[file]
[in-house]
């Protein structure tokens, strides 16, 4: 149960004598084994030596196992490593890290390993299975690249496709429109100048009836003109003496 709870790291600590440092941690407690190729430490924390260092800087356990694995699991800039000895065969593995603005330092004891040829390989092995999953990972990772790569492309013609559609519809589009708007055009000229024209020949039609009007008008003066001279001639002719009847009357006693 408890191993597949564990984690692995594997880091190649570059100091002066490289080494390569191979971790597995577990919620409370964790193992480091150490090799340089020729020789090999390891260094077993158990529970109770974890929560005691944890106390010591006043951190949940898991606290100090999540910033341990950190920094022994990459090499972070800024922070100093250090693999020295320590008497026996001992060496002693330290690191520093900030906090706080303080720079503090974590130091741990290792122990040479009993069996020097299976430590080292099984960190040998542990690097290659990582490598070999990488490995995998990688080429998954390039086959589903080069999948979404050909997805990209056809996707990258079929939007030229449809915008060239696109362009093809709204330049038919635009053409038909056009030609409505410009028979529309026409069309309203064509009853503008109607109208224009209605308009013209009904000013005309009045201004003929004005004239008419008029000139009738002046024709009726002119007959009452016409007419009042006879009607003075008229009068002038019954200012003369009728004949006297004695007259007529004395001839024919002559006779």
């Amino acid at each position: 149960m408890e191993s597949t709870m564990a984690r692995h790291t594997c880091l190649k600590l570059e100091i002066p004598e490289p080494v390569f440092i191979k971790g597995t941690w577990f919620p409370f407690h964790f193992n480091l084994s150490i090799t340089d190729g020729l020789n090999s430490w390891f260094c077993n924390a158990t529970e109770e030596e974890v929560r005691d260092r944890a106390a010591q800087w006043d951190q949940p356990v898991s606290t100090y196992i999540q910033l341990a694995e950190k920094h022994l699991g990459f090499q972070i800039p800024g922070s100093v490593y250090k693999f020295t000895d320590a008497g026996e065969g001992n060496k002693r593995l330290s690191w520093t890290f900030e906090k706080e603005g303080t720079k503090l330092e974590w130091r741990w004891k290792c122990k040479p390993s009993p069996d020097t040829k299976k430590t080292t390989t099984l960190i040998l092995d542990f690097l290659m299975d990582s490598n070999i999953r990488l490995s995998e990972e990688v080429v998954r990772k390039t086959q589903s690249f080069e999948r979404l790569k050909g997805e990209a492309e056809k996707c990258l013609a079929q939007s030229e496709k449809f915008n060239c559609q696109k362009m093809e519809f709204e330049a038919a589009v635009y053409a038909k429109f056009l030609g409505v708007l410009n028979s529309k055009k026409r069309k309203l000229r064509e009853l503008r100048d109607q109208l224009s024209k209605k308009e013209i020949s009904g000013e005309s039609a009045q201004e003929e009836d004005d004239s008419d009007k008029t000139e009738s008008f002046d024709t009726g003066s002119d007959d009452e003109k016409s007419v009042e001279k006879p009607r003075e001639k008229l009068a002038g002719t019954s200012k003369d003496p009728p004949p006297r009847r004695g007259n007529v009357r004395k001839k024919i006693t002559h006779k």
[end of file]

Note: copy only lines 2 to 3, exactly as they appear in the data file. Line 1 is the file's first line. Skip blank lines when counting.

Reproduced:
């Protein structure tokens, strides 16, 4: 149960004598084994030596196992490593890290390993299975690249496709429109100048009836003109003496 709870790291600590440092941690407690190729430490924390260092800087356990694995699991800039000895065969593995603005330092004891040829390989092995999953990972990772790569492309013609559609519809589009708007055009000229024209020949039609009007008008003066001279001639002719009847009357006693 408890191993597949564990984690692995594997880091190649570059100091002066490289080494390569191979971790597995577990919620409370964790193992480091150490090799340089020729020789090999390891260094077993158990529970109770974890929560005691944890106390010591006043951190949940898991606290100090999540910033341990950190920094022994990459090499972070800024922070100093250090693999020295320590008497026996001992060496002693330290690191520093900030906090706080303080720079503090974590130091741990290792122990040479009993069996020097299976430590080292099984960190040998542990690097290659990582490598070999990488490995995998990688080429998954390039086959589903080069999948979404050909997805990209056809996707990258079929939007030229449809915008060239696109362009093809709204330049038919635009053409038909056009030609409505410009028979529309026409069309309203064509009853503008109607109208224009209605308009013209009904000013005309009045201004003929004005004239008419008029000139009738002046024709009726002119007959009452016409007419009042006879009607003075008229009068002038019954200012003369009728004949006297004695007259007529004395001839024919002559006779």
């Amino acid at each position: 149960m408890e191993s597949t709870m564990a984690r692995h790291t594997c880091l190649k600590l570059e100091i002066p004598e490289p080494v390569f440092i191979k971790g597995t941690w577990f919620p409370f407690h964790f193992n480091l084994s150490i090799t340089d190729g020729l020789n090999s430490w390891f260094c077993n924390a158990t529970e109770e030596e974890v929560r005691d260092r944890a106390a010591q800087w006043d951190q949940p356990v898991s606290t100090y196992i999540q910033l341990a694995e950190k920094h022994l699991g990459f090499q972070i800039p800024g922070s100093v490593y250090k693999f020295t000895d320590a008497g026996e065969g001992n060496k002693r593995l330290s690191w520093t890290f900030e906090k706080e603005g303080t720079k503090l330092e974590w130091r741990w004891k290792c122990k040479p390993s009993p069996d020097t040829k299976k430590t080292t390989t099984l960190i040998l092995d542990f690097l290659m299975d990582s490598n070999i999953r990488l490995s995998e990972e990688v080429v998954r990772k390039t086959q589903s690249f080069e999948r979404l790569k050909g997805e990209a492309e056809k996707c990258l013609a079929q939007s030229e496709k449809f915008n060239c559609q696109k362009m093809e519809f709204e330049a038919a589009v635009y053409a038909k429109f056009l030609g409505v708007l410009n028979s529309k055009k026409r069309k309203l000229r064509e009853l503008r100048d109607q109208l224009s024209k209605k308009e013209i020949s009904g000013e005309s039609a009045q201004e003929e009836d004005d004239s008419d009007k008029t000139e009738s008008f002046d024709t009726g003066s002119d007959d009452e003109k016409s007419v009042e001279k006879p009607r003075e001639k008229l009068a002038g002719t019954s200012k003369d003496p009728p004949p006297r009847r004695g007259n007529v009357r004395k001839k024919i006693t002559h006779k």